Back to School Social Rules
By Alaina Urbantke
Three months of well-deserved rest and relaxation is par the course for busy students. But those days vanish like the summer wind, to make a Sinatra reference. In light of this, it is advisable to mix activities that exercise your child’s brain and body in the midst of lazy days. For parents of students with ASD, additional preparations must be made concerning social skills. This article will cover the essentials that will help your child maintain good social standing among teachers and peers.
Preparation begins before your child enters the classroom with personal hygiene. There is no need to elaborate on how it makes good impressions and fosters relationships. If your child has trouble remembering to brush his or her teeth, for example, you should begin “practicing” at least a month in advance. Use whatever amount of time beforehand so it becomes routine for him or her. Does the school have guidelines for dress, jewelry, hair, etc.? Review those, too. Shopping for appropriate clothes or cutting your son’s hair will be easier before rush hour starts.
Another thing to practice with your child is manners. Teach him or her to address teachers and other faculty members with “Yes ma’am” and “No ma’am” and “Yes sir” and “No sir.” Cultural differences among the States don’t matter, manners do. You never know what people your child may meet. Some are very strict with manners; others don’t care much. Semper paratus. Don’t forget making and maintaining eye contact. Finally, remind your child to smile.
The next pointer is literally outside the classroom: the hallways. First, no running. Collisions and spills won’t help anyone. Between classes, students are a flurry of feet as they try to reach their next class in time. Your child will be among them, and they’ll need to keep up. It’s very irritating when another person decides to take amble amidst the hustle.
Okay, your child is inside and is settled at his or her desk. How do you remain in good standing with the teachers? It’s not always easy, particularly if your child is eager and quite happy to begin the new school year. One of the most important things is raising your hand. (Yes, those italics were intentional.) Need a question answered? Raise your hand. Answering a question? Raise your hand. It goes farther than your child can imagine. If he or she accidentally interrupts, teach him or her to apologize and stop speaking unless the teacher allows it. Also consider that the teacher may not call your child, even with a hand raised. This can be a hard concept to understand, so be sure to help him or her understand that everyone participates in the classroom. Lastly, go over “inside voice” versus “outside voice.”
Fond memories with friends are a highlight of returning to school. Let new friendships be made and old ones kept. So what are appropriate topics of conversation? You can always ask what your friend(s) did during summer. The rest is contextual, so general advice is scarce. If there were assignments over the break, don’t talk about that. Same goes for family emergencies or tragedies. Moving on, yet another thing you could practice with your child is the flow of conversation. Teach him or her about listening. Most of us know universal topics others love are themselves. If he or she is capable, teach your child to ask questions about subjects his or her friends love. If not, focus on helping him or her learn when to interject. When someone stops speaking, it’s your turn. Lastly, talk to your child about personal space.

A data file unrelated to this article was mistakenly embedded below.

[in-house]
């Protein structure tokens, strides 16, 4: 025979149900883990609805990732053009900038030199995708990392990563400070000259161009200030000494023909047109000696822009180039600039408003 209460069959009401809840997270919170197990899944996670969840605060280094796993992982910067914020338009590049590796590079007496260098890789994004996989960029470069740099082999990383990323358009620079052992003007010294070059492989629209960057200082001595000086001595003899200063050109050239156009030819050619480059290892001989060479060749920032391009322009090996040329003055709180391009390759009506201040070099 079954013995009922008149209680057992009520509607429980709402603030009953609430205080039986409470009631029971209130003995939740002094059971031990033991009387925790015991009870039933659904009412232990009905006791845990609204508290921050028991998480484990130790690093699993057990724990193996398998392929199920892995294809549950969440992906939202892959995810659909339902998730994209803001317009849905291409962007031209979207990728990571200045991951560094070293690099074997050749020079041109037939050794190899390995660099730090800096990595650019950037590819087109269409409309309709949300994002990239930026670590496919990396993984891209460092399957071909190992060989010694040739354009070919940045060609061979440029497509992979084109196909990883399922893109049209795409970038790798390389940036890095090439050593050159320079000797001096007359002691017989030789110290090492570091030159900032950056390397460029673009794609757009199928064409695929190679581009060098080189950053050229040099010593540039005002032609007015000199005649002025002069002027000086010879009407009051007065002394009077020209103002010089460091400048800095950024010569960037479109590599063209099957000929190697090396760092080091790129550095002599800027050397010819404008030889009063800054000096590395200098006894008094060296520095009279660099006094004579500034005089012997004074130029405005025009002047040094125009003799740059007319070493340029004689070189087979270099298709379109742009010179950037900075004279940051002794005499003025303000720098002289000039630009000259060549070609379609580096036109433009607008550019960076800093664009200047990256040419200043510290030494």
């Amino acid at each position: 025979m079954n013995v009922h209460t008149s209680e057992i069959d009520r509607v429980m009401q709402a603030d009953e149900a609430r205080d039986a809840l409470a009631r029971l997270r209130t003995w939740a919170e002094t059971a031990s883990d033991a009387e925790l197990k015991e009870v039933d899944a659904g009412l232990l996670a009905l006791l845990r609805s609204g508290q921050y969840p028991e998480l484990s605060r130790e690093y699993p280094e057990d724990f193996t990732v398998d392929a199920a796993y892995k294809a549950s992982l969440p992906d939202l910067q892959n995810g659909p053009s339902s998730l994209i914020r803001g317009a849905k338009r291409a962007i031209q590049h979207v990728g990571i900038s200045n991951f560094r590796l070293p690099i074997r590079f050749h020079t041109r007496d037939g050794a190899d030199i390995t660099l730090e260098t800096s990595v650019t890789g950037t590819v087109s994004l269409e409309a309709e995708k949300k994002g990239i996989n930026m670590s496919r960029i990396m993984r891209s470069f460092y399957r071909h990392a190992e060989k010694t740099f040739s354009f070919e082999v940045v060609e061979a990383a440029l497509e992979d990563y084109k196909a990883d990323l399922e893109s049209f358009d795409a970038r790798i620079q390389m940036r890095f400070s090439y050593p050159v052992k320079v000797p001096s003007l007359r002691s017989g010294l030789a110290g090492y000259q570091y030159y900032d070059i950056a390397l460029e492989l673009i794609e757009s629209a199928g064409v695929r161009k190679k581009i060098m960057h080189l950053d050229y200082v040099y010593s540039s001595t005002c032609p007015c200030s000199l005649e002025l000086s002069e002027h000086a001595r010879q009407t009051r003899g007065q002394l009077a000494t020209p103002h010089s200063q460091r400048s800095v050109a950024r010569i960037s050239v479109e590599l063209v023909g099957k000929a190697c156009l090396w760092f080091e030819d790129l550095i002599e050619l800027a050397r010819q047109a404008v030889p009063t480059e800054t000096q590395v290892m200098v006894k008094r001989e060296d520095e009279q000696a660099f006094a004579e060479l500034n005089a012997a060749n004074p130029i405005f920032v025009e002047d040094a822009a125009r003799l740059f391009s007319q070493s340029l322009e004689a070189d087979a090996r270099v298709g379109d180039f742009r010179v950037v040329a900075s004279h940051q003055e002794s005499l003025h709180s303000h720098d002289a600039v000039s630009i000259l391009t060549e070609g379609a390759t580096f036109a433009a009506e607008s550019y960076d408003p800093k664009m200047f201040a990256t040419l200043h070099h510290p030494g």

This is an unpleasant topic, but it must be discussed: cliques. Those with similar interests or anything shared will group together. Hopefully, your child will already have a few friends. If he or she doesn’t have any, encourage him or her. You may need to do some searching yourself depending on the situation. Finally, if he or she experiences bullying of any kind, remain calm and get details. The more information you can provide to the faculty, the more likely they are to listen and take appropriate action. It’s undoubtedly hard, but facts are the best way to fight back.
Some little details before I close, it’s wise to practice the locker combination with your child. Lockers can be surprisingly fickle, so make sure he or she has it down pat. This is very important if he or she has to visit it before another class. Also, be sure to inquire about PE class to go over the rules. If you can get the uniforms ahead of time, help him or her practice getting changed. Dressing in front of a crowd may be new and awkward. Rinse and repeat both as needed.
Schooling is an avenue to independence, whatever your child’s level of function. You always hear something like “Let’s start this year right” or something similar. I hesitate to use platitudes, so I will simply say that each child needs all the help available as school starts. Give the best boost you can.